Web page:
Petitioner notes the discrepancy between respondent's "estimated" and actual expenses and points out she has been able to save portions of her salary. Petitioner contends this ability to save money, combined with her "stock portfolio," establish respondent was financially capable of supporting herself.
Section 501(a)(1) of the Marriage and Dissolution of Marriage Act (Ill. Rev. Stat. 1979, ch. 40, par. 501(a)(1)) specifically permits a moving party to receive temporary maintenance. In Bellow v. Bellow (1979), 72 Ill. App.3d 608, 610, 391 N.E.2d 29, this court stated "[a] temporary support order is primarily within the sound discretion of the trial court and, absent an abuse of discretion, this court will not reverse such an order." The trial courts> have "wide latitude" in this regard. See In re Marriage of Simmons (1980), 87 Ill. App.3d 651, 657, 409 N.E.2d 321.
• 1 We cannot say the instant award was an abuse of discretion. Although respondent was neither destitute nor unemployed, she was clearly living at a standard far below that which she enjoyed during her marriage. (See In re Marriage of Brenner (1981), 95 Ill. App.3d 100, 102-03, 419 N.E.2d 400.) Her earnings are far less than those of petitioner. Generally, "the manner in which the parties have been accustomed to live" should be considered as regards maintenance. (In re Marriage of Parello (1980), 87 Ill. App.3d 926, 934, 409 N.E.2d 461.) The trial court described the maintenance award as 20% of petitioner's net monthly earnings.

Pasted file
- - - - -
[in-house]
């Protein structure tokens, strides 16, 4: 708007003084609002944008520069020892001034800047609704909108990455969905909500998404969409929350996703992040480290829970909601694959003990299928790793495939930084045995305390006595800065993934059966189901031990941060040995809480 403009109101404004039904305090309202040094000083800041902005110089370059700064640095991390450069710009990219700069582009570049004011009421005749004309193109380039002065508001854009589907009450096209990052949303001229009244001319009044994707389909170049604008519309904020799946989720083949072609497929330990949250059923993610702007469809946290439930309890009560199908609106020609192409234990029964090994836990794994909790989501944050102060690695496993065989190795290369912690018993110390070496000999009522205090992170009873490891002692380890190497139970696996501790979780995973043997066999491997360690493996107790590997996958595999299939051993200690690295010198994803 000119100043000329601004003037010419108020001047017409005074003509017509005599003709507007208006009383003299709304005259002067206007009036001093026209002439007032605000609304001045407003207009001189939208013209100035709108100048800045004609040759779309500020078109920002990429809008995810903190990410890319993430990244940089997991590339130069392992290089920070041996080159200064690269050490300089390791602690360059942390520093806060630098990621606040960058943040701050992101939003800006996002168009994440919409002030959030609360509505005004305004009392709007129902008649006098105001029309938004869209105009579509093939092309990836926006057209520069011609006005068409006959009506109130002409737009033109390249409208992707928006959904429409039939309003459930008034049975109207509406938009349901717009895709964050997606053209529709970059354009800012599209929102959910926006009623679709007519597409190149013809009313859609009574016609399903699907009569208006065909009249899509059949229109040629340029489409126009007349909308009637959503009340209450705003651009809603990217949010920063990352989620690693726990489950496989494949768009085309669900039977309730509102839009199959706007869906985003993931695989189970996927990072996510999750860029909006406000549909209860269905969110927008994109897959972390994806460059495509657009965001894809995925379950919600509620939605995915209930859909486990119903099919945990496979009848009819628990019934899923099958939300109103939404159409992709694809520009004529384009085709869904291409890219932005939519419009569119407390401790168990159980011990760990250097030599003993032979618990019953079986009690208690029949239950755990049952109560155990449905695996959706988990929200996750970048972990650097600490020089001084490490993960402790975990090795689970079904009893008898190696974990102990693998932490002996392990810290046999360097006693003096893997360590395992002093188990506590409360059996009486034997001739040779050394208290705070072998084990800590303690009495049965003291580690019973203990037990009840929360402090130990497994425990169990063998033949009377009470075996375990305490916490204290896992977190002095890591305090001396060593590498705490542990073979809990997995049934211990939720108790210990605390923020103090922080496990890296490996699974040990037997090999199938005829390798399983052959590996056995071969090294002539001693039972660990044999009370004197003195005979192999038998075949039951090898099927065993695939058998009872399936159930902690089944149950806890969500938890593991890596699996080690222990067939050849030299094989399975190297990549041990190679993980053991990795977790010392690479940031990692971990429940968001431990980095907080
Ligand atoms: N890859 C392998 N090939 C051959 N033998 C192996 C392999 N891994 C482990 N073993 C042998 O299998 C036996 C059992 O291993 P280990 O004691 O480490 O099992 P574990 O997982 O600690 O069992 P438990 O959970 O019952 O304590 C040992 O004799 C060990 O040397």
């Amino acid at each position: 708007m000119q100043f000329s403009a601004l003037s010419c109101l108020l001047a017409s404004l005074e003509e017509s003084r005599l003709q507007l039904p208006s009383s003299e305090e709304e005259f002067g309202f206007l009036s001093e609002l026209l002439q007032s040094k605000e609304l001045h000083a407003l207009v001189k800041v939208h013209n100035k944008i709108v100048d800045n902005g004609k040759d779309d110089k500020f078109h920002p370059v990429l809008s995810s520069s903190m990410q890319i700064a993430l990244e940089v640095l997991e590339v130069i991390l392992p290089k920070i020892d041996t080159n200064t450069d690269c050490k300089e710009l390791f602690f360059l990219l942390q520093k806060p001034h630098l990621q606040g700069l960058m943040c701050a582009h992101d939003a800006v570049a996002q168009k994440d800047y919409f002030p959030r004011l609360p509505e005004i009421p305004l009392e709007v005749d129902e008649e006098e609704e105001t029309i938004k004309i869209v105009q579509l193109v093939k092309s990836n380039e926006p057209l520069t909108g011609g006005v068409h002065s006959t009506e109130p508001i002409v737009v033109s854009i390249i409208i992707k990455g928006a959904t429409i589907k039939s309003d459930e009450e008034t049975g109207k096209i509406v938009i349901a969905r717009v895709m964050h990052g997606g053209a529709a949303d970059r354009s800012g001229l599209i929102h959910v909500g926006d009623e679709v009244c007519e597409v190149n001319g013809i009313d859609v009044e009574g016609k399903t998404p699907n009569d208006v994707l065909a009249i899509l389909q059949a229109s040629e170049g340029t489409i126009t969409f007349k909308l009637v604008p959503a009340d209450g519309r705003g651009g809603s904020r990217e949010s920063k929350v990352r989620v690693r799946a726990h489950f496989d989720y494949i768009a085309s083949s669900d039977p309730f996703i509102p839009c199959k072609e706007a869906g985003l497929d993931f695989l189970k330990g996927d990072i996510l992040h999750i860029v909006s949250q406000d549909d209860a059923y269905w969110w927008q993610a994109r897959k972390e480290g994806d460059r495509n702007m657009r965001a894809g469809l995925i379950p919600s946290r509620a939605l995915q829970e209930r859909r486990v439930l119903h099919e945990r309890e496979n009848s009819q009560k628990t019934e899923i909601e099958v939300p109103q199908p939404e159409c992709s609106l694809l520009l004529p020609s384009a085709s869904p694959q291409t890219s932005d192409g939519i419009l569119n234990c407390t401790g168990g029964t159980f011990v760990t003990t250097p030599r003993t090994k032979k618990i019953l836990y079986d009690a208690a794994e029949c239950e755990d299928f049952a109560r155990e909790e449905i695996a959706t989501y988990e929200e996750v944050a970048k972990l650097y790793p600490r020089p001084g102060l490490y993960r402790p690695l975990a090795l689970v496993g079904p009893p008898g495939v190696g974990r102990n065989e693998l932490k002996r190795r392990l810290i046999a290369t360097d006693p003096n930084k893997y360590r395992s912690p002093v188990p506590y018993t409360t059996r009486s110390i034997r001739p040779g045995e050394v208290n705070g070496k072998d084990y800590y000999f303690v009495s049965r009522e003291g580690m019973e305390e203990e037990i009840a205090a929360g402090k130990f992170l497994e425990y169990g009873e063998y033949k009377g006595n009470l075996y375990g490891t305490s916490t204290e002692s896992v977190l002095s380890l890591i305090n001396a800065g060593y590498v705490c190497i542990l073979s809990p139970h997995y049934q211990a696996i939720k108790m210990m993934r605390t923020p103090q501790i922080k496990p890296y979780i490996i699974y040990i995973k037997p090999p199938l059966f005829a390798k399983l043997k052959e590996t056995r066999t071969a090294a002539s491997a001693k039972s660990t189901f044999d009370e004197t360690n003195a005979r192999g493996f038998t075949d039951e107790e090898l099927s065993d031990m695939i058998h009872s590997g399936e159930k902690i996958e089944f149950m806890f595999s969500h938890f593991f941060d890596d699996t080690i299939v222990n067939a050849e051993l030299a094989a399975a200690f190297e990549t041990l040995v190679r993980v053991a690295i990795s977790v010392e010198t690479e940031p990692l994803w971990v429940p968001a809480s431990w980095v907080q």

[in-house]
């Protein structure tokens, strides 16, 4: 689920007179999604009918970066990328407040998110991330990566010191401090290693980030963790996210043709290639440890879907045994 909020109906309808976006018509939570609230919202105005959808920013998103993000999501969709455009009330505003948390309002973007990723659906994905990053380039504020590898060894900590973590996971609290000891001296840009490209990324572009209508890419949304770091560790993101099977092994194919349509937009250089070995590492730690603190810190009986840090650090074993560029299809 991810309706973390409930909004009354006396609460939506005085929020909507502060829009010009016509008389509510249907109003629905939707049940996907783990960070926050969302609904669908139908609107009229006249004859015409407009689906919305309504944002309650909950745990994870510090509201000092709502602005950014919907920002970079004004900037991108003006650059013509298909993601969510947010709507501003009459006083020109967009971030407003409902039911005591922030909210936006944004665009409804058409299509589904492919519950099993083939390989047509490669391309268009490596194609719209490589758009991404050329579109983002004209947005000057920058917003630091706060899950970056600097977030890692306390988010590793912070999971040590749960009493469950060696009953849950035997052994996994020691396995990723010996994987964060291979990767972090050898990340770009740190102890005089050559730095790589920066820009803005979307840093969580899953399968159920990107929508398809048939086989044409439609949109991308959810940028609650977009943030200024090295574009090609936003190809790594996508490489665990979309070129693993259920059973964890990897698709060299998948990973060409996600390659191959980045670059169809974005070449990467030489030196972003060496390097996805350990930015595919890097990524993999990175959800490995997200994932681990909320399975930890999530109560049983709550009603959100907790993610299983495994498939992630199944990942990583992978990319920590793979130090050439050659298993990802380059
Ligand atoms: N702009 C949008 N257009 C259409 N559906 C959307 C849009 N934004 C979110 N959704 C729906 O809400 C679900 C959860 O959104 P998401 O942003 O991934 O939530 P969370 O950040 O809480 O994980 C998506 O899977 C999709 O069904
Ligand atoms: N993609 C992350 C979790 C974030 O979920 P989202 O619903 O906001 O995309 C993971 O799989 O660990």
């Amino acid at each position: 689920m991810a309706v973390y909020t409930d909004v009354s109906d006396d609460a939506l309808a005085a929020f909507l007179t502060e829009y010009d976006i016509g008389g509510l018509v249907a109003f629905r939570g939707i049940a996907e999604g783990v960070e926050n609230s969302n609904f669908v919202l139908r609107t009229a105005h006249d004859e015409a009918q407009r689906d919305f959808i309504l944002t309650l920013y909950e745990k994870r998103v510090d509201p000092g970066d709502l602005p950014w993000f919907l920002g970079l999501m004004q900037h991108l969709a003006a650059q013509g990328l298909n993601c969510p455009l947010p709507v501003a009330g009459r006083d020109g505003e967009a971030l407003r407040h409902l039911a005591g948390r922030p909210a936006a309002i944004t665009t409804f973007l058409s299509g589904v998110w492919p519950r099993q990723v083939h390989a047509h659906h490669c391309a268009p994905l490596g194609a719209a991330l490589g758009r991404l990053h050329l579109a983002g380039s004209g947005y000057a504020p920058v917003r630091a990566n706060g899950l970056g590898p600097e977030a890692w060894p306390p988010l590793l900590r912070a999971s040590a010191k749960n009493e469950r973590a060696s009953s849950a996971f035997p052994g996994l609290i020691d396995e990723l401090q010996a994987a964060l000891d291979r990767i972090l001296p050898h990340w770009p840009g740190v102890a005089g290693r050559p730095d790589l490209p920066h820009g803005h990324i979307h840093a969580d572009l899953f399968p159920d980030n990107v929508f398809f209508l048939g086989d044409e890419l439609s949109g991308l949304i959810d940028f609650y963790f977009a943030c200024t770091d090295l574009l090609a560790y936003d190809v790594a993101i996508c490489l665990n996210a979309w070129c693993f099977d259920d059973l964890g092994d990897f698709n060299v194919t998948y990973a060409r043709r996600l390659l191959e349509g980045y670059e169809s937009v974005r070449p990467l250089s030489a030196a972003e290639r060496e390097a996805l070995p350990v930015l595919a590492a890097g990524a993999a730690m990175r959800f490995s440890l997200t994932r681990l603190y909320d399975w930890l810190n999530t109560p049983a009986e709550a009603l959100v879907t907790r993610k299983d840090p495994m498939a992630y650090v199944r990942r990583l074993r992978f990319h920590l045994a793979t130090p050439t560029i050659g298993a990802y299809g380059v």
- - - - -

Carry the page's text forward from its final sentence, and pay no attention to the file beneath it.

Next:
• 2 We find no discrepancy between respondent's actual and projected expenses which demonstrates an abuse of discretion by the trial judge. The fact that respondent's affidavit detailed projected and not actual expenses was adequately brought to the attention of the trial judge, as was respondent's contention that these estimated expenses would shortly become actual expenditures. Thus, this factor became a question of credibility which the trial judge was in the best position to determine. In addition, the ownership of stocks by respondent does not establish her as financially independent. Respondent should not be required to divest herself of assets or impair her capital in order to maintain herself. (In re Marriage of Thornton (1980), 89 Ill. App.3d 1078, 1088, 412 N.E.2d 1336.) We therefore conclude the temporary maintenance award was not an abuse of discretion.
Temporary Attorneys Fees
Section 508(a) of the Act (Ill. Rev. Stat. 1979, ch. 40, par. 508(a)) provides:
"The court from time to time, after due notice and hearing, and after considering the financial resources of the parties, may order either spouse to pay a reasonable amount for his own costs and attorney's fees and for the costs and attorney's fees necessarily incurred by the other spouse, * * *."
After respondent had been awarded temporary maintenance during the hearing of May 21, 1980, counsel for respondent orally requested an order for temporary attorneys fees. No petition for fees had been filed, but counsel for respondent stated he had performed approximately 20 hours of work and had been paid only costs. Counsel for petitioner argued such request was premature. The trial court awarded counsel for respondent $1,000 as temporary fees.